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Hidden Epidemic: Heart Disease in America
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Watching: The Hidden Epidemic - Heart Disease In America

Chapter 10: The Challenge Ahead [4:38]

The fundamental sources of heart disease are now known, but for most, behavior change is the real solution. Will we?

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Transcript: Chapter 10 - The Challenge Ahead

The fundamental sources of heart disease are now known, but for most, behavior change is the real solution. Will we?

NARRATOR: Framingham today is a very different community than it was in 1948. Most of he small businesses are gone, replaced by chain stores along Route-9, the highway that runs outside of town. But the Framingham Heart Study remains, approaching six decades of research. It's the longest running population study of heart disease in the world.

DR. STEVE NISSEN: Framingham was just an extraordinary study. And now is such a core of our knowledge base about heart disease. To find out the relationship between health habits and the incidents of heart disease in a single town of that size in Massachusetts was a brilliant strategy that has yielded so much insight into the disease.

NARRATOR: The study has release landmark finding on smoking, blood pressure, cholesterol, obesity, diabetes, and many other health concerns. Still, with all the discoveries that have come from Framingham, one of the most important finding is a very simple reality that many people still don't understand.

DR. STEVE NISSEN: Coronary heart disease is largely preventable. At least 80% of the disease that we see is due to identifiable risk factors—high cholesterol, high blood pressure, smoking, diabetes. Those are, in fact, preventable diseases. In the year 1900, coronary heart disease was not even in the top ten causes of death. And so, 100 years of lifestyle and dietary indiscretion have turned this disease into the number one killer. I think we have a real chance if we can get people to adopt healthier lifestyles, to turn back the clock to a point when this disease wasn't nearly as important.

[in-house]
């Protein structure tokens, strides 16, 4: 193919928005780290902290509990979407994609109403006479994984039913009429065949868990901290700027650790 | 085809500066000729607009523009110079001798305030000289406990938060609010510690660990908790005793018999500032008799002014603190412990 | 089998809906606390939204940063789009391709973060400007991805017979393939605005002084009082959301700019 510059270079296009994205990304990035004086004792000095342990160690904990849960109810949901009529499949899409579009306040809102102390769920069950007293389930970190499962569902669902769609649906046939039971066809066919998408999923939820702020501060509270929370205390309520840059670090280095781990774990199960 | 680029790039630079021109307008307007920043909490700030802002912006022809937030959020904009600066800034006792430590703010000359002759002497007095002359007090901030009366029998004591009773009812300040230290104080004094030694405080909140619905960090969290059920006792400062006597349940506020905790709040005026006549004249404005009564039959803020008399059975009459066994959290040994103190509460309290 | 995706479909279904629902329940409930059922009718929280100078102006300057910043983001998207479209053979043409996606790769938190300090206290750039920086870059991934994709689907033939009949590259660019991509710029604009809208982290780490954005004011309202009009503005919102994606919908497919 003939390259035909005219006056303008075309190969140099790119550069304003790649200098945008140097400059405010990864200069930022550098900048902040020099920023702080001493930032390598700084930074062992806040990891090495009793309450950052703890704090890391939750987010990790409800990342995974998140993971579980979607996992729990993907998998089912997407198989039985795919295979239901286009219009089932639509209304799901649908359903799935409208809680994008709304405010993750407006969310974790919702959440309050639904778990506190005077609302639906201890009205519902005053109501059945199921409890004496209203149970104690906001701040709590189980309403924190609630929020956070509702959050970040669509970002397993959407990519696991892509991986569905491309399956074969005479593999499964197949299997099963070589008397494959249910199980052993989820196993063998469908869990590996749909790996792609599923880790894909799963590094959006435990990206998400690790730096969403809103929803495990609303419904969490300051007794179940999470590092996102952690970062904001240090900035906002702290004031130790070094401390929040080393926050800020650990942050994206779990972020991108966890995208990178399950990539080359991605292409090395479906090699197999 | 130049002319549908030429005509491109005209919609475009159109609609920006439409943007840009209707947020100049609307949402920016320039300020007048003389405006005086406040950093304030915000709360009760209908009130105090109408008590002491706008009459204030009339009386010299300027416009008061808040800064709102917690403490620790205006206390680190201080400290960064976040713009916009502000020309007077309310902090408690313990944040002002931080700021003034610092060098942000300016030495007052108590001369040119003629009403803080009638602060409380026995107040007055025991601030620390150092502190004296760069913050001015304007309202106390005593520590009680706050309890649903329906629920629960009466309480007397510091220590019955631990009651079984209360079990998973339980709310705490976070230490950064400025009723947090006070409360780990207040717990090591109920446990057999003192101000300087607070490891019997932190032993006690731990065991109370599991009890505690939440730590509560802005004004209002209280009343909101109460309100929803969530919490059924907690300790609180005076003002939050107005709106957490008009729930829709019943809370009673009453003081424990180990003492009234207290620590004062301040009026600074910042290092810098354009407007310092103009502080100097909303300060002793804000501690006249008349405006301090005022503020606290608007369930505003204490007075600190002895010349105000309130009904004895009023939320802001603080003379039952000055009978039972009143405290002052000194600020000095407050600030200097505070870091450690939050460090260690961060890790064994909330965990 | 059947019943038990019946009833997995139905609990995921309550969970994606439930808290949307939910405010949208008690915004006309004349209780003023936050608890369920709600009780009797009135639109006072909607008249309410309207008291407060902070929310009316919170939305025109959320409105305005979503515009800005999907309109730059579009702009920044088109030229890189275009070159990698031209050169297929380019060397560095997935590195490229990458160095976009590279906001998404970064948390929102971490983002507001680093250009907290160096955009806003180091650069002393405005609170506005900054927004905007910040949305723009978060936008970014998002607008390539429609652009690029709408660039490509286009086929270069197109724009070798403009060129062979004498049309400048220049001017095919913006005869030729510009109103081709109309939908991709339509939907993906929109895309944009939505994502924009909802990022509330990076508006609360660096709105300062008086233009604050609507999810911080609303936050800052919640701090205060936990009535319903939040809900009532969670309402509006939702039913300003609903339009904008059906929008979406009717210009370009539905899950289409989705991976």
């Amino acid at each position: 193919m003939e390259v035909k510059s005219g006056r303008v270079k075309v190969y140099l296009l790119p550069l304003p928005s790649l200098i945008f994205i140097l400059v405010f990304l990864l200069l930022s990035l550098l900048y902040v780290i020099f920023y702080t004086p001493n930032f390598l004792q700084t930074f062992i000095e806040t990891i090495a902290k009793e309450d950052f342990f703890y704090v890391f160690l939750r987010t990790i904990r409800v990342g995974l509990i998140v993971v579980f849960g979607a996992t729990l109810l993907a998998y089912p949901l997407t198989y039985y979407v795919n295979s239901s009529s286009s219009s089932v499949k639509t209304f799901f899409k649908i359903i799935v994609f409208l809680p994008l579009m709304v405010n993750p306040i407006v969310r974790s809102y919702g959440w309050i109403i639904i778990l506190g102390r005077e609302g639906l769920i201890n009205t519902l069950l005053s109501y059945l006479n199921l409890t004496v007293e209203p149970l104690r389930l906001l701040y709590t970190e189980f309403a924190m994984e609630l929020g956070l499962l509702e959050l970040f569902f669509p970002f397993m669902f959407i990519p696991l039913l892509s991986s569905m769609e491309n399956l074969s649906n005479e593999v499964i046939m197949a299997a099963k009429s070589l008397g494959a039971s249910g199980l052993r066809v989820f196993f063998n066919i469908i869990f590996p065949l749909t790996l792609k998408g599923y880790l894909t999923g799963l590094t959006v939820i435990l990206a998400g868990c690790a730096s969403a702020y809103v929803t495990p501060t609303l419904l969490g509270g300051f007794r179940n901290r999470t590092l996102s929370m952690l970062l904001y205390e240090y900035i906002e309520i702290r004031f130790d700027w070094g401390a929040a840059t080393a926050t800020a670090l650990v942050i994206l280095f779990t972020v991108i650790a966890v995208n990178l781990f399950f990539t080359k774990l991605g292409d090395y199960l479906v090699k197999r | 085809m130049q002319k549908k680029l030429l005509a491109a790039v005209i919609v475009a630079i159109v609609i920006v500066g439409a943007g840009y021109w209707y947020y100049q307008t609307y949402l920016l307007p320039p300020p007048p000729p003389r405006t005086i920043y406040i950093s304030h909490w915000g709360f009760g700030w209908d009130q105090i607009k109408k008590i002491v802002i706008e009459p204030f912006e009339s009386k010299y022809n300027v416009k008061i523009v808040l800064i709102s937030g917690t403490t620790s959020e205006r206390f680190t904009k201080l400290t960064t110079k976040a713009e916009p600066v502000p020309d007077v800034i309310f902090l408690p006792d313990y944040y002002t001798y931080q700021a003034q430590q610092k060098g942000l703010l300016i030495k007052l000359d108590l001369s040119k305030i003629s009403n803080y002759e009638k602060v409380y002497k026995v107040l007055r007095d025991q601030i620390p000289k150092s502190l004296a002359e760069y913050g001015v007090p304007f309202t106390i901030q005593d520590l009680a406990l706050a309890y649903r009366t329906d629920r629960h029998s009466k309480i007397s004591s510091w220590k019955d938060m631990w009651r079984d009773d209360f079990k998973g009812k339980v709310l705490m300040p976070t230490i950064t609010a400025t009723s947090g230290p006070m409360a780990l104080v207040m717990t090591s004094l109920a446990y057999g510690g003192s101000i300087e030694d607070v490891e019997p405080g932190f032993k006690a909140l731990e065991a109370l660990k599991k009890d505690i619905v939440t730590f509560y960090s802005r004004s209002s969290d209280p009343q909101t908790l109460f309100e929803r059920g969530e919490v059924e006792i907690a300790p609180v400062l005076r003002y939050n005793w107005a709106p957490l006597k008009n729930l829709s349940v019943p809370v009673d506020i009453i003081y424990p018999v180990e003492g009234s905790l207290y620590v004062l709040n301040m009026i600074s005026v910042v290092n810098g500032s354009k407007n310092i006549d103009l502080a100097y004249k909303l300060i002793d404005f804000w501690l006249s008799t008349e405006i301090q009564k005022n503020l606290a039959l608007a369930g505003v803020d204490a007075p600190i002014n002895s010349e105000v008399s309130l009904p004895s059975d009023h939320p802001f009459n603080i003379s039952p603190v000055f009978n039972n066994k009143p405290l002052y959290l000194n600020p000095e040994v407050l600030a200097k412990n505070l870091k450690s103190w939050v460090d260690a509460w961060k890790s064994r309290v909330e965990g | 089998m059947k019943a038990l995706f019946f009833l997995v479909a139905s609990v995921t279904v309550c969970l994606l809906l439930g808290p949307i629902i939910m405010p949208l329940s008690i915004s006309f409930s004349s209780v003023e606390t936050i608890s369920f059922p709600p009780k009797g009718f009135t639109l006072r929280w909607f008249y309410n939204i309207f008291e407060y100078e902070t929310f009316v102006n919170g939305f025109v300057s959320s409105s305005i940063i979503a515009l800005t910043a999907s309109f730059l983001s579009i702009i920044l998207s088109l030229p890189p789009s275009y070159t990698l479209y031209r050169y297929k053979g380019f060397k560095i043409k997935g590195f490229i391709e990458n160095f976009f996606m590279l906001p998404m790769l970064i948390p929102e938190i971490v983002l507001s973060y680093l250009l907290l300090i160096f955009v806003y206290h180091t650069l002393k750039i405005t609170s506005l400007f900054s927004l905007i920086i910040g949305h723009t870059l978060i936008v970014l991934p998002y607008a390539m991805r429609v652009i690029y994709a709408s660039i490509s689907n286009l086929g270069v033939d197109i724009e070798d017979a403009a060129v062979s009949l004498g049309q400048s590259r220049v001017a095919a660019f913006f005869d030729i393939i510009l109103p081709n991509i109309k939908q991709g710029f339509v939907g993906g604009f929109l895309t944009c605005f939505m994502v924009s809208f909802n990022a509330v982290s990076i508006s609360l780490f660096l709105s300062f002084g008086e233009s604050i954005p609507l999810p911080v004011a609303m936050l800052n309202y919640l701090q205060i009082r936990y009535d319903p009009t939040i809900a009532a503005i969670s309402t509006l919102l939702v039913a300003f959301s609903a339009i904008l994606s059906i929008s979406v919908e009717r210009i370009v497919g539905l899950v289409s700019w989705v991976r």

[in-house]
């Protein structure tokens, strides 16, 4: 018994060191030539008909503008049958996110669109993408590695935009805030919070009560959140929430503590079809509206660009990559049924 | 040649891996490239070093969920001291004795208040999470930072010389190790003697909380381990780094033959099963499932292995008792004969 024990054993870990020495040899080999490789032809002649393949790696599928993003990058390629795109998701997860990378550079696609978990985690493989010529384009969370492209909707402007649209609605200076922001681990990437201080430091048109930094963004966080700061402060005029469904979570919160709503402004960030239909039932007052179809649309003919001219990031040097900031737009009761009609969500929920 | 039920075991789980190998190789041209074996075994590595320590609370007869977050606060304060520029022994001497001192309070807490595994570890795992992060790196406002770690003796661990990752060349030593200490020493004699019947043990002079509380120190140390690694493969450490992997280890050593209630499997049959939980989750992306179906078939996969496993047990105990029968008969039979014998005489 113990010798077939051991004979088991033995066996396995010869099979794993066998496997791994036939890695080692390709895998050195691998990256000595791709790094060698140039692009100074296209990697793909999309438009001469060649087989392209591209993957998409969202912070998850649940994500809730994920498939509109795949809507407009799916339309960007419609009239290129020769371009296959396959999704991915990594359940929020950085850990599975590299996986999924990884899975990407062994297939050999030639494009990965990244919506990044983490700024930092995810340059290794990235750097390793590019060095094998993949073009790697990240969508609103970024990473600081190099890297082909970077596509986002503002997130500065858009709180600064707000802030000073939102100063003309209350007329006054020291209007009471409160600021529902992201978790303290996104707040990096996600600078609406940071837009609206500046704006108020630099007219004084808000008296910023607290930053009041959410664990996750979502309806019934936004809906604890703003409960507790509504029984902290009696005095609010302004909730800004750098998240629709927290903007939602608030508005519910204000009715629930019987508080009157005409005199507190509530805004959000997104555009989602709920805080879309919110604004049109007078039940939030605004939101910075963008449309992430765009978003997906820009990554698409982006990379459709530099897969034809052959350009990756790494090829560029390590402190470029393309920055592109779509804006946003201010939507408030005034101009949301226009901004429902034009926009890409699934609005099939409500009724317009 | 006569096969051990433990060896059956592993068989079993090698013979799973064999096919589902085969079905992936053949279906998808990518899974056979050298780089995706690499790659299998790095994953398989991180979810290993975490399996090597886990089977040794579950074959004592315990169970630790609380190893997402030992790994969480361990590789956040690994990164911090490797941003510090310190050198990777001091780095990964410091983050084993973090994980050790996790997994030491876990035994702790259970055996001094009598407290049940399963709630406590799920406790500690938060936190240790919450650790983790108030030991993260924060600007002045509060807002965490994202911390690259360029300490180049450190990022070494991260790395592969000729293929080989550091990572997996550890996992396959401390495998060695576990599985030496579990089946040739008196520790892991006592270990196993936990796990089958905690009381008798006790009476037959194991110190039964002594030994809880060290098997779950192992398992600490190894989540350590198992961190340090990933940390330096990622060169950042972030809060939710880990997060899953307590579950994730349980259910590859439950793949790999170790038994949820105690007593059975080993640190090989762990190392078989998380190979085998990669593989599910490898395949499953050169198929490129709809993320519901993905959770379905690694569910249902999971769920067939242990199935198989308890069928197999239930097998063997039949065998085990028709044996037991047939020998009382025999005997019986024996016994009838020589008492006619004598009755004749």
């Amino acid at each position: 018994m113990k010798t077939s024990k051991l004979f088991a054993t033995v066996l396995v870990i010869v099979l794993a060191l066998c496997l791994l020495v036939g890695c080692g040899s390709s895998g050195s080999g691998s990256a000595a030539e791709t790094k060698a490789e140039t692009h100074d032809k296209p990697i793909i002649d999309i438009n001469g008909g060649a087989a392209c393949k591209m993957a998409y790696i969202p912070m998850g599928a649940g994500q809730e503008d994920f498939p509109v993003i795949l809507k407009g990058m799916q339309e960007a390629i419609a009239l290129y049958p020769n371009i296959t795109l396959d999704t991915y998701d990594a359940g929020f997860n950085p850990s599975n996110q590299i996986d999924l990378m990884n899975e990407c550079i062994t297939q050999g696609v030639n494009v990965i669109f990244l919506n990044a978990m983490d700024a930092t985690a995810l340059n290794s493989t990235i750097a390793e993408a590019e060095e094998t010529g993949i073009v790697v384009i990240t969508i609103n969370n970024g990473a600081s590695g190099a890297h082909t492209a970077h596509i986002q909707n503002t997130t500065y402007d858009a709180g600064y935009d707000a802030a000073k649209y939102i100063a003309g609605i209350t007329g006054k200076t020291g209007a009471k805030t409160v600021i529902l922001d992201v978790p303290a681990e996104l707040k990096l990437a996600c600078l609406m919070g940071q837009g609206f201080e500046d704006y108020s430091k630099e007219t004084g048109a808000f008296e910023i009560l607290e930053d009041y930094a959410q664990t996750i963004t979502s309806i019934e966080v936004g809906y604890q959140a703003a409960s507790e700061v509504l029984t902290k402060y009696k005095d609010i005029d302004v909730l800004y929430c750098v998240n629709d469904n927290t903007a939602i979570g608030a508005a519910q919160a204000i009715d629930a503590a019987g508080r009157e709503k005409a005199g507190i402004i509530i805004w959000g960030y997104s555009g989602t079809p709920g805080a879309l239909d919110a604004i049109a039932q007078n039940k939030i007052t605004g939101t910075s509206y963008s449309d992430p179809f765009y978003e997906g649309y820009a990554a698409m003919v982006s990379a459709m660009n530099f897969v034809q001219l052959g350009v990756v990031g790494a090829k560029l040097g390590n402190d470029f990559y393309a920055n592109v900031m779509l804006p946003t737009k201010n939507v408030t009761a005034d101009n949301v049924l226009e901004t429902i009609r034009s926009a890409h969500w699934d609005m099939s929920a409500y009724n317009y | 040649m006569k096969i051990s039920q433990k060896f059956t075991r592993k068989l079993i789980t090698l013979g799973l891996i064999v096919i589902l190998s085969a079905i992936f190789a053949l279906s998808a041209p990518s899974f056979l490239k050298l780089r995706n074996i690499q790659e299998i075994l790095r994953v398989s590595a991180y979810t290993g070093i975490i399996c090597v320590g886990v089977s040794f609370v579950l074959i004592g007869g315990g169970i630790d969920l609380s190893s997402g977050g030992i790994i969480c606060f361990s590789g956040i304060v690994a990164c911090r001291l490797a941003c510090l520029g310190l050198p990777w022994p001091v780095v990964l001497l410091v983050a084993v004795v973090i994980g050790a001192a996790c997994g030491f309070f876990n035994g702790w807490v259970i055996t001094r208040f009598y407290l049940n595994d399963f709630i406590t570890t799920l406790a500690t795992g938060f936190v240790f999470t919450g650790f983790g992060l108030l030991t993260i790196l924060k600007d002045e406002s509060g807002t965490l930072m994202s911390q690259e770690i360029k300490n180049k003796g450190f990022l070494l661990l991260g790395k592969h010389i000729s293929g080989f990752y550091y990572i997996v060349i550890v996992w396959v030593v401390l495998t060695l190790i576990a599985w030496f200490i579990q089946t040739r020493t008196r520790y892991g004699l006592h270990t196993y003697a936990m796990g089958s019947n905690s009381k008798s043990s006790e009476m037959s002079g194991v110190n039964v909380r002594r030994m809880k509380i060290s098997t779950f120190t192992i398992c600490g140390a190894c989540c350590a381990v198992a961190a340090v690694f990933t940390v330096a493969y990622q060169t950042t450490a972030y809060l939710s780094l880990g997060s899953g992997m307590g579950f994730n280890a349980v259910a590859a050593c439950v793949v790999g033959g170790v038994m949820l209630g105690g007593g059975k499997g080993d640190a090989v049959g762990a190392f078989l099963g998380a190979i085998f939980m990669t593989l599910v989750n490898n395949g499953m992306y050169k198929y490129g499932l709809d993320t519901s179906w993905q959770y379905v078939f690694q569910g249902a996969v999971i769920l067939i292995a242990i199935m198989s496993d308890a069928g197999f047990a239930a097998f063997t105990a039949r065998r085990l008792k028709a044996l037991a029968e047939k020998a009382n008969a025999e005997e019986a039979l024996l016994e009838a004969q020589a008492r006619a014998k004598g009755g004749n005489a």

NARRATOR: It turns out that there were reasons for Philip Epstein's mysterious death. His father started having problems with his heart when he was only 38 years old. When he was 41 he was hospitalized for major heart surgery.

ADELE ACK: And on the last day, when he was supposed to come home, he got up in the morning, was shaving, and had a blood clot, and it killed him.

NARRATOR: Philip's uncle was also a victim of heart disease.

ADELE ACK: My brother died when he was 57. He had a heart attack on a golf course on a Fourth of July weekend. Hadn't been sick at all.

NARRATOR: With this family history and a new baby, Ami encouraged Philip to get a physical. It was the day after Arielle was born.

AMI KANN: I called the doctor, and, and I—I got more information about, you know, the results of his physical.

NARRATOR: Philip's cholesterol was over 300. His doctor prescribed medication. Philip had only taken for a couple of days when he died.

ADELE ACK: I feel that it's such a tragedy, because I just—I always think back to Philip not knowing his father, and this baby'll never know her father.

JUSTIN EPSTEIN: My dad was great. That's all I can say. All I can say is my dad was great. No one could—no one could replace him.

AMI KANN: I lost my best friend, so I'm gonna just miss being with him. There's a big gap in my life. My concern is my memories are fading, that I—that I didn't know him long enough.

END CREDITS

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